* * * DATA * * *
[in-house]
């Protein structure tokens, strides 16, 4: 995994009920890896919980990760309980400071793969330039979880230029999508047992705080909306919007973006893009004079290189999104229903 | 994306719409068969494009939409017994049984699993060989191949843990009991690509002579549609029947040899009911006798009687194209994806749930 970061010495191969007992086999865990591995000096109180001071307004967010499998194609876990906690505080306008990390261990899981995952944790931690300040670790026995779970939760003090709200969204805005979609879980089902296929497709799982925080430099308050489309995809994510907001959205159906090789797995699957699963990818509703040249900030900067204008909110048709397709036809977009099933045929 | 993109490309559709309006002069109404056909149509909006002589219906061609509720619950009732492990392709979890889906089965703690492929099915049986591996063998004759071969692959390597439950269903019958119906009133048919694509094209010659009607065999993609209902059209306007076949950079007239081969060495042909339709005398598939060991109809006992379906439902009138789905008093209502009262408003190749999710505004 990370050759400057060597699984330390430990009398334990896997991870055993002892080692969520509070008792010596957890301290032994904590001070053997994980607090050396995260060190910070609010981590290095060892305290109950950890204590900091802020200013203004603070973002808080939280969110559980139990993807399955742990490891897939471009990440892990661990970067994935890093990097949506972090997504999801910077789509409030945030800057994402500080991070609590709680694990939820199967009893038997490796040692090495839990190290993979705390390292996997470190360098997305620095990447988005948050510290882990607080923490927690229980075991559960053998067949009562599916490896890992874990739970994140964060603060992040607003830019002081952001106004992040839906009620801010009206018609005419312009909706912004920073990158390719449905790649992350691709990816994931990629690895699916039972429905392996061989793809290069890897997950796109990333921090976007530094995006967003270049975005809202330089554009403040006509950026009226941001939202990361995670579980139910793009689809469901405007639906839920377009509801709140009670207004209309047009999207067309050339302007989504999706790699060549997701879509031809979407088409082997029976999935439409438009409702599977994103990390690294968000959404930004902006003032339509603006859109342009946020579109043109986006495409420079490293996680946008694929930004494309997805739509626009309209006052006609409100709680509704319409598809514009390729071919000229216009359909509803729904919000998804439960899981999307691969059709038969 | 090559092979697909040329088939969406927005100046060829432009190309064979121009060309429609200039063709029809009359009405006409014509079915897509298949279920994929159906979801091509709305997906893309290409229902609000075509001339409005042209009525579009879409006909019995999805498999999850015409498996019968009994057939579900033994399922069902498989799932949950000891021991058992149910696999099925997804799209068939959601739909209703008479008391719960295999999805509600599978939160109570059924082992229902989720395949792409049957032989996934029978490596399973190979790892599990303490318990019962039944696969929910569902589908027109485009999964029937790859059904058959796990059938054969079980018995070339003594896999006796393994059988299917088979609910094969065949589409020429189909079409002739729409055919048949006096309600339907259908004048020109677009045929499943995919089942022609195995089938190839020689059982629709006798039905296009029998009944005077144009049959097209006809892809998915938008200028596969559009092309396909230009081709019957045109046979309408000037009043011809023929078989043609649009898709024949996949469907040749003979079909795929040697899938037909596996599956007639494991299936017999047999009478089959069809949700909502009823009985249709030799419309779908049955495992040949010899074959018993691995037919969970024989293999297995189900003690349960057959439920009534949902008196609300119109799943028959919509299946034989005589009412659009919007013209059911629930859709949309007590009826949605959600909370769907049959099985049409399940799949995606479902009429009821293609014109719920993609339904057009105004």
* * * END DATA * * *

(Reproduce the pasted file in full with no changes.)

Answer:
[in-house]
């Protein structure tokens, strides 16, 4: 995994009920890896919980990760309980400071793969330039979880230029999508047992705080909306919007973006893009004079290189999104229903 | 994306719409068969494009939409017994049984699993060989191949843990009991690509002579549609029947040899009911006798009687194209994806749930 970061010495191969007992086999865990591995000096109180001071307004967010499998194609876990906690505080306008990390261990899981995952944790931690300040670790026995779970939760003090709200969204805005979609879980089902296929497709799982925080430099308050489309995809994510907001959205159906090789797995699957699963990818509703040249900030900067204008909110048709397709036809977009099933045929 | 993109490309559709309006002069109404056909149509909006002589219906061609509720619950009732492990392709979890889906089965703690492929099915049986591996063998004759071969692959390597439950269903019958119906009133048919694509094209010659009607065999993609209902059209306007076949950079007239081969060495042909339709005398598939060991109809006992379906439902009138789905008093209502009262408003190749999710505004 990370050759400057060597699984330390430990009398334990896997991870055993002892080692969520509070008792010596957890301290032994904590001070053997994980607090050396995260060190910070609010981590290095060892305290109950950890204590900091802020200013203004603070973002808080939280969110559980139990993807399955742990490891897939471009990440892990661990970067994935890093990097949506972090997504999801910077789509409030945030800057994402500080991070609590709680694990939820199967009893038997490796040692090495839990190290993979705390390292996997470190360098997305620095990447988005948050510290882990607080923490927690229980075991559960053998067949009562599916490896890992874990739970994140964060603060992040607003830019002081952001106004992040839906009620801010009206018609005419312009909706912004920073990158390719449905790649992350691709990816994931990629690895699916039972429905392996061989793809290069890897997950796109990333921090976007530094995006967003270049975005809202330089554009403040006509950026009226941001939202990361995670579980139910793009689809469901405007639906839920377009509801709140009670207004209309047009999207067309050339302007989504999706790699060549997701879509031809979407088409082997029976999935439409438009409702599977994103990390690294968000959404930004902006003032339509603006859109342009946020579109043109986006495409420079490293996680946008694929930004494309997805739509626009309209006052006609409100709680509704319409598809514009390729071919000229216009359909509803729904919000998804439960899981999307691969059709038969 | 090559092979697909040329088939969406927005100046060829432009190309064979121009060309429609200039063709029809009359009405006409014509079915897509298949279920994929159906979801091509709305997906893309290409229902609000075509001339409005042209009525579009879409006909019995999805498999999850015409498996019968009994057939579900033994399922069902498989799932949950000891021991058992149910696999099925997804799209068939959601739909209703008479008391719960295999999805509600599978939160109570059924082992229902989720395949792409049957032989996934029978490596399973190979790892599990303490318990019962039944696969929910569902589908027109485009999964029937790859059904058959796990059938054969079980018995070339003594896999006796393994059988299917088979609910094969065949589409020429189909079409002739729409055919048949006096309600339907259908004048020109677009045929499943995919089942022609195995089938190839020689059982629709006798039905296009029998009944005077144009049959097209006809892809998915938008200028596969559009092309396909230009081709019957045109046979309408000037009043011809023929078989043609649009898709024949996949469907040749003979079909795929040697899938037909596996599956007639494991299936017999047999009478089959069809949700909502009823009985249709030799419309779908049955495992040949010899074959018993691995037919969970024989293999297995189900003690349960057959439920009534949902008196609300119109799943028959919509299946034989005589009412659009919007013209059911629930859709949309007590009826949605959600909370769907049959099985049409399940799949995606479902009429009821293609014109719920993609339904057009105004």